USD/CAD Outlook February 4-8


The Canadian dollar made a comeback and eventually won parity. Ivey PMI, housing and employment data and trade balance are the major events this week. Here is an outlook on the major market-movers and an updated technical analysis for USD/CAD.

Canada’s economy expanded faster than expected in November, rising 0.3% following a minor climb of 0.1% in October, beating market predictions for a 0.2% growth rate. This reading will definitely improve the fourth quarter reading. Will Canadian economy continue to surprise in 2013?

Updates: There are no Canadian releases until Wednesday, when Ivey PMI will be published. The markets are expecting a slight improvement over the previous reading. USD/CAD was showing little change, as the pair traded at 0.9980. Ivey PMI looked very sharp, posting its best number since October. The index rose to 58.9 points, well above the forecast of 53.7 points. The markets are expecting a rebound from Building Permits, which will be released later on Thursday. The previous reading saw the construction indicator plummet by 17.29%. NHPI will be released at the same time. We could see some movement from USD/CAD on Friday, as Canada releases Trade Balance and key employment data. The pair is steady, and was trading at 0.9956.


USD/CAD daily chart with support and resistance lines on it. Click to enlarge: USDCAD Technical Analysis February 4 8 2013

  1. Ivey PMI: Wednesday, 15:00. Canada’s Ivey purchasing activity rose in December to 52.8 flipping to expansion after posting a reading of 47.5 in November. Although the reading was a bit higher than the 51.3 predicted, economists are still worried about the pace of Canada’s economic growth especially in the employment section where the reading came below 50 for the first time in seven months. A further improvement to 54.1 is forecast.
  2. Building Permits: Thursday, 13:30.  The value of building permits in November plunged to the lowest point since January 2012, dropping 17.9% to C$6.2 billion due to a slowdown in the province of Ontario. Nevertheless, permits issued in the first 11 months of 2012 were 11% higher than in the same period of 2011 exceeding the pre-recession peak in 2007. A rise of 4.6% is expected now.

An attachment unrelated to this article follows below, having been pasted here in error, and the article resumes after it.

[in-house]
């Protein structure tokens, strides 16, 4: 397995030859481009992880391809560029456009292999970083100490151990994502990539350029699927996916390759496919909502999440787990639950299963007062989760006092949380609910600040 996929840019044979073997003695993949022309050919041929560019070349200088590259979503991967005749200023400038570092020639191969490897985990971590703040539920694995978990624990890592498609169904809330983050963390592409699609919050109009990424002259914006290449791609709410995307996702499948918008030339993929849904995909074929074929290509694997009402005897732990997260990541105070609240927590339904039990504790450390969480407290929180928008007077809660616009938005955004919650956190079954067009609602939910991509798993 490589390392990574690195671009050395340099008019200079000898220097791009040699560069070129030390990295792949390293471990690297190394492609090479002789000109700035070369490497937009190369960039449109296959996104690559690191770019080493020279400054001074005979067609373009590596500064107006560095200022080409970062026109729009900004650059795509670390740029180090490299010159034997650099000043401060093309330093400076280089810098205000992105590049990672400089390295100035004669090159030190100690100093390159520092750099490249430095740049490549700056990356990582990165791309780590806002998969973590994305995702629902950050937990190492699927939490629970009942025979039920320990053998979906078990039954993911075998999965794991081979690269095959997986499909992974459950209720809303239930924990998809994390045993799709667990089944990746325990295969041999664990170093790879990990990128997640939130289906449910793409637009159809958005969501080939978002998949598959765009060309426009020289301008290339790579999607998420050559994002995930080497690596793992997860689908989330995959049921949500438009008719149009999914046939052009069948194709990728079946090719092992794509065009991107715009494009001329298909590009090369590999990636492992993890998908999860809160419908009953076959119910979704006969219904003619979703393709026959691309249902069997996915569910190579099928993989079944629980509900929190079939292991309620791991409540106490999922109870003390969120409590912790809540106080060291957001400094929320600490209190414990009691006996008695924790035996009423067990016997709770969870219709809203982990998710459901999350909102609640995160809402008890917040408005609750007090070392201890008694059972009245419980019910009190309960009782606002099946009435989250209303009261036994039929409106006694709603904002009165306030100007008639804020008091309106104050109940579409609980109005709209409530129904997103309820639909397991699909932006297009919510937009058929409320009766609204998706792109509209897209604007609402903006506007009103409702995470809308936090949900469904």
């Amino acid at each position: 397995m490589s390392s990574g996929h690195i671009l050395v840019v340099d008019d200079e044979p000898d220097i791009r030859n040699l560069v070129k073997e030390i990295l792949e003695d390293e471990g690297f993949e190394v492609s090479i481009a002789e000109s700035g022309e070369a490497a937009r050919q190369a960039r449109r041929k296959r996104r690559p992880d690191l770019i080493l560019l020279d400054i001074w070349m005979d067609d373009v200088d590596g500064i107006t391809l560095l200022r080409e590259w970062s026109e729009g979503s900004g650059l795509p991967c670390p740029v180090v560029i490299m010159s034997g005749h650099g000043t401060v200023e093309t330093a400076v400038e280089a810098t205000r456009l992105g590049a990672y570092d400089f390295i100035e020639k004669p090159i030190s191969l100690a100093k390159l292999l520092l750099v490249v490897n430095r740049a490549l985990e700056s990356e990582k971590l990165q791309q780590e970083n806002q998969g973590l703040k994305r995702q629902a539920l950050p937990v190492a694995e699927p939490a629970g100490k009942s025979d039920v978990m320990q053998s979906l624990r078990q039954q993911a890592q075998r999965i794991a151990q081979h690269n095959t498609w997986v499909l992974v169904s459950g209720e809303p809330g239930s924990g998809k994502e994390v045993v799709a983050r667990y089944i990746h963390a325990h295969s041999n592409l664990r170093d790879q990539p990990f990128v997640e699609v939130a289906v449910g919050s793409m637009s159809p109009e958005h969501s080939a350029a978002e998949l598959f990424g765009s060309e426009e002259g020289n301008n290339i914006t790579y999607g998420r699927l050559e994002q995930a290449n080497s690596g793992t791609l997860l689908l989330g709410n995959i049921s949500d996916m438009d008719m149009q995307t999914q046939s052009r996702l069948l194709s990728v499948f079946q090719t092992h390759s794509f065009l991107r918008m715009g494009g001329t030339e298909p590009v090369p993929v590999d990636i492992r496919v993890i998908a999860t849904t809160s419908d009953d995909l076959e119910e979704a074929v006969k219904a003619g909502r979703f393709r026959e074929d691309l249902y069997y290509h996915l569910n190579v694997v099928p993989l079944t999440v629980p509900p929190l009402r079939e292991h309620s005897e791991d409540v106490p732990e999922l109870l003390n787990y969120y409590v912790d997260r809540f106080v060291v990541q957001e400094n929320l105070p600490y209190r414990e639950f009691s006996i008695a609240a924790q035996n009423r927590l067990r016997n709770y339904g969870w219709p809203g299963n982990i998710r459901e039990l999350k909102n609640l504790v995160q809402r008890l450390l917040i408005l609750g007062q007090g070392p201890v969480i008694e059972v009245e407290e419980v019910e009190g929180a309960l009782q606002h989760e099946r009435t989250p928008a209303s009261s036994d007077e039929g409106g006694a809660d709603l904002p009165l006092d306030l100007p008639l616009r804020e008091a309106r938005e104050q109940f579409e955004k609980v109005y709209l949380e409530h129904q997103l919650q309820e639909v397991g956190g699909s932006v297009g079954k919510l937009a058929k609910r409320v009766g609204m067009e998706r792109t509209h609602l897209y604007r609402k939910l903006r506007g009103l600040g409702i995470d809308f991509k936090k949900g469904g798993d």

3. NHPI: Thursday, 13:30. Prices of new homes increased 0.1% in November, continuing a rise of prices that began in mid-2009. The reading came below the 0.2% increase expected, following a 0.2% rise in the previous month. The Canadian government’s effort to cool down the housing bubble has not yet proved effective. Another 0.2% rise is expected this time.
  4. Housing Starts: Friday, 13:15. Canadian housing starts declined modestly in December, reaching an annualized rate of 197,976,  following  201,376 starts  in November. The reading was broadly in line with predictions. A small drop to 196,000 is anticipated.
  5. Employment data: Friday, 13:30. The Canadian unemployment rate declined in December to 7.1% from 7.2% in November, amid an unexpected rise in the number of jobs in December. Employment remained unchanged at 60.4%, with a few full-time positions gained, while losing some part-time jobs. Canadian job market added 39,800 new positions while economists expected a small rise of 5,000 jobs. December’s gains were entirely from new full-time work. A gain of 4,200 jobs is expected no change in unemployment rate.